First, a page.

pushed forward 18 miles next day, to Hankinson's Ferry.
's advance, under McClernand
, first encountered the enemy1
when eight miles out from Bruinsburg
; but the Rebels
were not in force, and fell back unpursued till morning; when McClernand
advanced, and, when approaching Port Gibson
, was resisted with spirit by a Rebel force from Vicksburg
, under Maj.-Gen. Bowen
; the country being broken into narrow ridges, separated by deep ravines, which afforded great advantage to the defensive.
Our superiority in numbers being decisive, however, they were steadily driven; Grant
finally sending up J. E. Smith
's brigade of McPherson
's corps to the support of our left, under Osterhaus
; when, late in the afternoon, the enemy was defeated with heavy loss, and pursued toward Port Gibson
Our loss was 130 killed, 718 wounded. We captured 3 guns, 4 flags, and 580 prisoners. Night soon closed in, and our troops slept on their arms till morning; when it was found that the enemy had retreated across Bayou Pierre
, burning the bridge behind them, abandoning Port Gibson
, and evacuating Grand Gulf
; as our army advanced2
in its rear to Hankinson's Ferry on the Big Black, skirmishing and taking some prisoners, mainly stragglers, but not seriously resisted.
now rode across to Grand Gulf
, with a small escort of cavalry, to make arrangements for changing his base of supplies from Bruinsburg
to this point, while his army awaited the arrival of wagons, provisions, and Sherman
's corps; meantime, scouts were busy and reconnoissances employed in obtaining information of the enemy.
had expected to remain some time at Grand Gulf
, accumulating provisions and munitions, while lie sent a corps down the river to cooperate with Gen. Banks
in the reduction of Port Hudson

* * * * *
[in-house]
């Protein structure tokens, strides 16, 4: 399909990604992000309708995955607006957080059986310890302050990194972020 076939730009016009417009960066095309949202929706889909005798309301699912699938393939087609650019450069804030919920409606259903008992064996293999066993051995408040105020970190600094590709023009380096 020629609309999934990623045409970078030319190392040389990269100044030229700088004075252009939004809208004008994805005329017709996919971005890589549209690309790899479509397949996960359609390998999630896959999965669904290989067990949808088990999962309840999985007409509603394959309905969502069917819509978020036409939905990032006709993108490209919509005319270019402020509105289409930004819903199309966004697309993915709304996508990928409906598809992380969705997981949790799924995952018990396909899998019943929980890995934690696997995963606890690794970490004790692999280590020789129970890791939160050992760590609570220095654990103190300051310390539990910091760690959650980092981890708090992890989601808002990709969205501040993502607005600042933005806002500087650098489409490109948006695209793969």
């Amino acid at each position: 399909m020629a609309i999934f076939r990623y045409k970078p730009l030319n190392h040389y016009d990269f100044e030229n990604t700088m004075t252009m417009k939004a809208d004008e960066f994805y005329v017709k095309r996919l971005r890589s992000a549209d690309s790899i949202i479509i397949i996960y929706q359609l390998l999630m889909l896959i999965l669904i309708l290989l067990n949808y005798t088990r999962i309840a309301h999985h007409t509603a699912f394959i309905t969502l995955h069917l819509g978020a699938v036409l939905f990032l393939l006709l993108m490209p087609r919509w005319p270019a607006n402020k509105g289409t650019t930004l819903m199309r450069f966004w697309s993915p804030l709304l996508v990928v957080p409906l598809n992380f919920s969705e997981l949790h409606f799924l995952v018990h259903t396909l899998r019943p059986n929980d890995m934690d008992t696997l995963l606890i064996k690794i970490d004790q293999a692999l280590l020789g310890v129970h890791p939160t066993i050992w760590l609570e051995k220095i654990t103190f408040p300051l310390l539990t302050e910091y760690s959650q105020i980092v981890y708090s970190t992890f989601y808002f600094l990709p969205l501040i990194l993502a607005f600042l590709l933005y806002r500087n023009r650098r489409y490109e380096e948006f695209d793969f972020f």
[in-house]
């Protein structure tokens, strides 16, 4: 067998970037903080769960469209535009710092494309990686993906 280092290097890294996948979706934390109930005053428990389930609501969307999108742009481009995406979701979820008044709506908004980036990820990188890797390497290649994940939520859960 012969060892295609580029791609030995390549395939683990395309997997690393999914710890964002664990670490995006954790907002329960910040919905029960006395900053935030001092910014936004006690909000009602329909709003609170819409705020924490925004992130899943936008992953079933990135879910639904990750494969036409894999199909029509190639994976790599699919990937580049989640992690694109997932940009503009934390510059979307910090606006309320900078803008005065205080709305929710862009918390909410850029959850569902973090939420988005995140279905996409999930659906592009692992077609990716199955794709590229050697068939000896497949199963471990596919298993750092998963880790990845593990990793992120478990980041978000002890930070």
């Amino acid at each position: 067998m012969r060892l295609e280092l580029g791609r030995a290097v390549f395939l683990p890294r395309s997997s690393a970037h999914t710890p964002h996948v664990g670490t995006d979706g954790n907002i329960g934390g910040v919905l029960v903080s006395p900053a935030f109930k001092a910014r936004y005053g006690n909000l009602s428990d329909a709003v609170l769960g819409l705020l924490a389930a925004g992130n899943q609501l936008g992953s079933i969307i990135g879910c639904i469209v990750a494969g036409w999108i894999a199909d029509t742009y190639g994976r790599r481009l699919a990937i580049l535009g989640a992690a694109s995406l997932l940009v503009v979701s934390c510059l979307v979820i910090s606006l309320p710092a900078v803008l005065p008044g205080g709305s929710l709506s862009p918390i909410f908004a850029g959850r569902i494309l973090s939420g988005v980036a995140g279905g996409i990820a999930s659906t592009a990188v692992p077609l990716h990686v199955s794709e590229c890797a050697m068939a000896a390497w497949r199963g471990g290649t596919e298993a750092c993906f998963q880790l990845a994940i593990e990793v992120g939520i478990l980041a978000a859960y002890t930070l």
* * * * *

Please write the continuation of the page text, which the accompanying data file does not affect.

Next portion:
; but the information here obtained dictated a change in his plans — Banks
not having yet invested Port hudson.
Accordingly, his army was pushed forward3
on two parallel roads up the left bank of the Big Black: McPherson
on that nea est the river; McClernand
on the higher, or ridge road; while Sherman
's corps, divided, followed on each ; all the ferries on the Big Black being watched to guard against a surprise from the enemy, who had taken care to burn the few bridges.
Thus advancing, our army encountered no serious resistance until its van, under McPherson
, then moving, on Clinton
, was encountered,4
, by two Rebel brigades, under Gen. Gregg
, who had taken a good position, with two batteries, commanding the road in our front, having his infantry posted on a range of hills to the right of the road.
and in the timber and ravines just in front.
The fight here was a short one.
The Rebels opened it with great fury, attempting to charge and capture De Golyer
's battery, which was in position on our front; but, being repulsed by a terrific fire of grape and canister, they broke and fled precipitately, so that McPherson
had scarcely begun the fight when it was ended; the Rebels
fleeing at full speed through Raymond
, which our troops occupied at 5 P. M. Only Logan